"I guess that's going to be part of the game now," Nieuwenhuis said of waiting for the replay decision. "It was a little bit strange, but it was our first walk-off win, so I was really happy."
Along with being Milwaukee's first walk-off win, it was the first game-winning hit of Villar's career.
Michael Wacha held a 2-1 lead until the sixth when Jonathan Lucroy and Carter hit consecutive home runs to put the Brewers in front, 3-2. Molina evened the score with a blast off reliever Will Smith in the eighth.
Brewers starter Jimmy Nelson wasn't sharp, but limited the Cardinals to just two runs over six innings despite allowing six hits and four walks. Wacha lasted 6 2/3 innings, exiting after being hit in the right heel by a line drive off the bat of Villar.
Wacha's injury was not the only costly loss for the Cardinals. Matt Holliday suffered a twisted left ankle in the third and exited in the seventh after it tightened up. In the ninth, reliever Trevor Rosenthal walked Nieuwenhuis and later had to leave with hamstring spasms, giving way to Oh.
MOMENTS THAT MATTERED Going yard: Unable to muster much offensively through five innings, the Brewers used back-to-back home runs to take the lead off Wacha in the sixth. Lucroy tied the game at 2 by just clearing the wall in left-center field. Carter, who also took Wacha deep in the second, followed with no-doubter to right field to put the Brewers in front, 3-2.
Down for the count: The injury bug was out and about for the Cardinals as they saw three players exit. Holliday appeared to tweak his left ankle after rounding first on his RBI single in the third inning, then left the game in the seventh inning; later in the seventh, a 103 mph line drive by Villar caromed off Wacha's leg and he exited with a bruised right heel; in the ninth, Rosenthal had to come out of the game with one out and the winning run on second base.
All three players were listed as day to day by Cardinals manager Mike Matheny, and Wacha said he felt that the injury would not be a problem going forward. St. Louis has already placed four players on the DL, including All-Star Matt Carpenter, since June 30.
"We don't like it, but it's one of those things; you can't allow yourself to go down that road of feeling sorry for yourself or saying too much," Matheny said. "You just have to keep playing. We have very good players who can jump in and make it happen. They were close to making it happen tonight." More >
Squeezing out of trouble: Nelson prevented the Cardinals from breaking the game open after they loaded the bases in the sixth. A one-out walk to Molina and a bloop double by Randal Grichuk put runners at second and third. After Kolten Wong was intentionally walked, Wacha dropped down a safety squeeze bunt, which Nelson fielded and flipped to Lucroy for the out at the plate. Nelson then got Greg Garcia on a sharp fly out to left field to end the inning.
"It was a big play," Brewers manager Craig Counsell said. "I think just the fact he had walked him a couple of times before, he kept calm and knew the runner and knew he had a little bit of time to make a play."
"I thought Jimmy was really good, actually," Counsell said. "The pitcher's spot got him in trouble with a couple of walks, especially the first walk, but I thought he pitched really well. I was really pleased with how he pitched."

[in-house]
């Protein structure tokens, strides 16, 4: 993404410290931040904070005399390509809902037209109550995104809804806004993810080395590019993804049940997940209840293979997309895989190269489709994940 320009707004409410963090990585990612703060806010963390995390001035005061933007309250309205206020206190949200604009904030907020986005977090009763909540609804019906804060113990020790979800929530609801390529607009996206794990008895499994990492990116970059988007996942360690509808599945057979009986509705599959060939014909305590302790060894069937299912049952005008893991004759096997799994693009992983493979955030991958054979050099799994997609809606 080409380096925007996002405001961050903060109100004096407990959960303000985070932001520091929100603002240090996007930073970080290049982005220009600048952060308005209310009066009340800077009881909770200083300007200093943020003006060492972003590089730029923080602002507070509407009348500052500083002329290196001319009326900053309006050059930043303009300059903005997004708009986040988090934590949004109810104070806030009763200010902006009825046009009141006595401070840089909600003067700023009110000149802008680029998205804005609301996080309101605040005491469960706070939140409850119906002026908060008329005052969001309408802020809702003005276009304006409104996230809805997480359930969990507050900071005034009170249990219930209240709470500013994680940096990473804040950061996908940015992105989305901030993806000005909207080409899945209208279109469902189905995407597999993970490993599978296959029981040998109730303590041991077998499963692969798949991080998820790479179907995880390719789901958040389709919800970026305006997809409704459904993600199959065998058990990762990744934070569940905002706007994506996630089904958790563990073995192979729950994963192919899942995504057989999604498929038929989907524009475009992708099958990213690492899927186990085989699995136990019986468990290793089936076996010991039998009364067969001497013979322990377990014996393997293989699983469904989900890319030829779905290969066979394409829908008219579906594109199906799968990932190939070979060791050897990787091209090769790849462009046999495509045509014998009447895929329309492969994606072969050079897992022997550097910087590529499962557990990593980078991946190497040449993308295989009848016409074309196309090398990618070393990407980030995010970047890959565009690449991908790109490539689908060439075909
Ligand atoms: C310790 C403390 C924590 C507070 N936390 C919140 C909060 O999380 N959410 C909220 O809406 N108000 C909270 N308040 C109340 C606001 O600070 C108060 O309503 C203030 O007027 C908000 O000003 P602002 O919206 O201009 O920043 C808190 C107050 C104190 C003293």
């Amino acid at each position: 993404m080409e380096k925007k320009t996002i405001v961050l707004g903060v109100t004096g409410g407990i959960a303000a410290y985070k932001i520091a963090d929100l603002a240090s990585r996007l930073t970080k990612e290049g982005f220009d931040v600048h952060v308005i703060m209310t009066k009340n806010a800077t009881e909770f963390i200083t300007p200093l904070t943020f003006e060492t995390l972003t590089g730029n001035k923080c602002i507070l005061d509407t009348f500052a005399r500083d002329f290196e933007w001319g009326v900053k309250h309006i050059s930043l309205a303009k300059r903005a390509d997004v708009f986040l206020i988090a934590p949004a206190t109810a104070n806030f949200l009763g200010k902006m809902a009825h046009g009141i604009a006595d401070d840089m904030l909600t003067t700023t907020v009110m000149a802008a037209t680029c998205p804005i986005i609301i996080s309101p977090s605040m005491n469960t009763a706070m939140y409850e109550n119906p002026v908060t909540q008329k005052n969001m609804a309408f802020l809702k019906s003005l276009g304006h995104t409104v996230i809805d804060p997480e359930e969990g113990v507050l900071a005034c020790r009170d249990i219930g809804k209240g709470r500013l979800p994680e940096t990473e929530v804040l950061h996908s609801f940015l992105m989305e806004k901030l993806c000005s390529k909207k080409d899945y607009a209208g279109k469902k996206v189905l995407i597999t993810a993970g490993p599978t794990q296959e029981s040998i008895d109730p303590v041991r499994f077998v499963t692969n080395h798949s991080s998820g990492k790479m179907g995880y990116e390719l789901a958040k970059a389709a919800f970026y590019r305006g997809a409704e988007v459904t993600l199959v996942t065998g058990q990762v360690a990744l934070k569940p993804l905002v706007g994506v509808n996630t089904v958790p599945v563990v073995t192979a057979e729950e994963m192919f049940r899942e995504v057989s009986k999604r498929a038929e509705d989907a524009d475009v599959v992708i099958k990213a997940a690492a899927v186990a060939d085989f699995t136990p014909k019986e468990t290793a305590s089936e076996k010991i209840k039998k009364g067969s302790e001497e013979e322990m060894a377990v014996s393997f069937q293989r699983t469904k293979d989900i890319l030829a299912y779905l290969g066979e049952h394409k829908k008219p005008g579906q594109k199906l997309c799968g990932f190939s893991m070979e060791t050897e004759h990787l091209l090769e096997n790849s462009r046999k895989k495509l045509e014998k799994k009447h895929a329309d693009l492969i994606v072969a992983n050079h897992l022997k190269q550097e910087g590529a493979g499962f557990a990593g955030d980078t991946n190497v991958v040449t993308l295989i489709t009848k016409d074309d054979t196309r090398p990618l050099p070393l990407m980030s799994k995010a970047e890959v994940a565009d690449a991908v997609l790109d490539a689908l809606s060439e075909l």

St. Louis left 11 men on base and batted 2-for-14 with runners in scoring position.
"We had more damage out there," Matheny said. "Not just to get them in, but we had guys at first and second with nobody out and opportunities to get them over. When you're just banging away, the ball is jumping off the bat and you're scoring lots of runs with homers, that's one thing. Most of the time, though, we have to do the little things right."
Yard-ier Molina: Molina doubled his season home run total with a game-tying solo shot in the eighth. Down 0-2 in the count and 3-2 on the scoreboard against the left-hander Smith, Molina turned on a slider and gave it enough juice to just clear the fence in left field for his second homer. It was only the second long ball given up on an 0-2 count in Smith's career, with batters striking out in 140 out of 246 plate appearances when down 0-2.
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Cardinals pitchers had drawn a total of one walk in 171 plate appearances before Wacha drew two in his first two trips to the plate. It was just the fourth time this season that a pitcher drew two walks in a game, with the Brewers giving up three of those games within the last month.
UPON FURTHER REVIEW
A Matheny request led to a crew chief review to see if Lucroy's game-tying homer in the sixth did, in fact, hit above the yellow padding atop the fence in left-center. After a one-minute, 34-second review, the call on the field stood.
The Cardinals challenged the ruling on the field that Nieuwenhuis slid in under Molina's tag on the walk-off single by Villar. Immediately following the call on the field, Molina emphatically motioned to the visitors' dugout, believing Nieuwenhuis was out at the plate, but the original ruling was confirmed. Already poured out onto the field, the Brewers then partook in a delayed celebration as they chased Villar around the diamond.
WHAT'S NEXT Cardinals: St. Louis will send Carlos Martinez to the mound for Saturday's 1:10 p.m. CT contest. Martinez has seven consecutive quality starts -- the longest such streak in baseball -- and pitched eight scoreless innings in his only start at Miller Park this season May 30.
Brewers:Chase Anderson will look to get back on track Saturday against the Cardinals. The right-hander is 0-4 with a 10.91 ERA over his past four starts.